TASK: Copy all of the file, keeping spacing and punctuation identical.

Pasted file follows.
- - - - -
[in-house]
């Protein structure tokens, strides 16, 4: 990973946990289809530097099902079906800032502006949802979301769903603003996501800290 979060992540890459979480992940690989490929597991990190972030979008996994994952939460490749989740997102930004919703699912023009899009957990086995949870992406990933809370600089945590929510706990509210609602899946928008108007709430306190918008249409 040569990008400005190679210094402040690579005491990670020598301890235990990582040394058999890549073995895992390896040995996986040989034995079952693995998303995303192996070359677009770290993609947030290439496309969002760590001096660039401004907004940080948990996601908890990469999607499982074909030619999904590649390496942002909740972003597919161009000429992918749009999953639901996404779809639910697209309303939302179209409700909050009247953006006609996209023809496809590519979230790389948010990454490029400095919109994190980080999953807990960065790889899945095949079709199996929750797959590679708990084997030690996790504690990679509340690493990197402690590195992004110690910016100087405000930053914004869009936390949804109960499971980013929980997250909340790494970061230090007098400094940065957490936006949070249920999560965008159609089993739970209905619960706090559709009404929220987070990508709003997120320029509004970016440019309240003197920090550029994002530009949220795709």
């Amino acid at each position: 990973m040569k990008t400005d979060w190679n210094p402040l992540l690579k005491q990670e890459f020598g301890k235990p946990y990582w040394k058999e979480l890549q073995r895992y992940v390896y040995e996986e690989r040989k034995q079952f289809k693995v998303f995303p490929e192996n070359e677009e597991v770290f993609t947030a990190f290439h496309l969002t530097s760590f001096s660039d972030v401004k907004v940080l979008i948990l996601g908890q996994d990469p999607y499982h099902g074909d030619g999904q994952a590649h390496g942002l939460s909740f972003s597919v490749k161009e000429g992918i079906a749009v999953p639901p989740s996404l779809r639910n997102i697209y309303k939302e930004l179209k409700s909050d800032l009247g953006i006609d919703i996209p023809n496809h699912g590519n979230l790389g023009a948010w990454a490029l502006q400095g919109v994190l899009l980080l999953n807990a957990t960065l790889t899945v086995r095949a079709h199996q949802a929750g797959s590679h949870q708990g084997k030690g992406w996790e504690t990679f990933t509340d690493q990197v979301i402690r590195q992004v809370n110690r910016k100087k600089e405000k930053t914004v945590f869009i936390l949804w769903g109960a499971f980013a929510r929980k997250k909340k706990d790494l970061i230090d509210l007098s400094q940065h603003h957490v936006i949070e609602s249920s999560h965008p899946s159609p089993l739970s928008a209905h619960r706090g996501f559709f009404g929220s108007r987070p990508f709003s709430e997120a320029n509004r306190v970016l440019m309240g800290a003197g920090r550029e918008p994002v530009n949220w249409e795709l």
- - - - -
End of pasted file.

[in-house]
């Protein structure tokens, strides 16, 4: 990973946990289809530097099902079906800032502006949802979301769903603003996501800290 979060992540890459979480992940690989490929597991990190972030979008996994994952939460490749989740997102930004919703699912023009899009957990086995949870992406990933809370600089945590929510706990509210609602899946928008108007709430306190918008249409 040569990008400005190679210094402040690579005491990670020598301890235990990582040394058999890549073995895992390896040995996986040989034995079952693995998303995303192996070359677009770290993609947030290439496309969002760590001096660039401004907004940080948990996601908890990469999607499982074909030619999904590649390496942002909740972003597919161009000429992918749009999953639901996404779809639910697209309303939302179209409700909050009247953006006609996209023809496809590519979230790389948010990454490029400095919109994190980080999953807990960065790889899945095949079709199996929750797959590679708990084997030690996790504690990679509340690493990197402690590195992004110690910016100087405000930053914004869009936390949804109960499971980013929980997250909340790494970061230090007098400094940065957490936006949070249920999560965008159609089993739970209905619960706090559709009404929220987070990508709003997120320029509004970016440019309240003197920090550029994002530009949220795709």
């Amino acid at each position: 990973m040569k990008t400005d979060w190679n210094p402040l992540l690579k005491q990670e890459f020598g301890k235990p946990y990582w040394k058999e979480l890549q073995r895992y992940v390896y040995e996986e690989r040989k034995q079952f289809k693995v998303f995303p490929e192996n070359e677009e597991v770290f993609t947030a990190f290439h496309l969002t530097s760590f001096s660039d972030v401004k907004v940080l979008i948990l996601g908890q996994d990469p999607y499982h099902g074909d030619g999904q994952a590649h390496g942002l939460s909740f972003s597919v490749k161009e000429g992918i079906a749009v999953p639901p989740s996404l779809r639910n997102i697209y309303k939302e930004l179209k409700s909050d800032l009247g953006i006609d919703i996209p023809n496809h699912g590519n979230l790389g023009a948010w990454a490029l502006q400095g919109v994190l899009l980080l999953n807990a957990t960065l790889t899945v086995r095949a079709h199996q949802a929750g797959s590679h949870q708990g084997k030690g992406w996790e504690t990679f990933t509340d690493q990197v979301i402690r590195q992004v809370n110690r910016k100087k600089e405000k930053t914004v945590f869009i936390l949804w769903g109960a499971f980013a929510r929980k997250k909340k706990d790494l970061i230090d509210l007098s400094q940065h603003h957490v936006i949070e609602s249920s999560h965008p899946s159609p089993l739970s928008a209905h619960r706090g996501f559709f009404g929220s108007r987070p990508f709003s709430e997120a320029n509004r306190v970016l440019m309240g800290a003197g920090r550029e918008p994002v530009n949220w249409e795709l």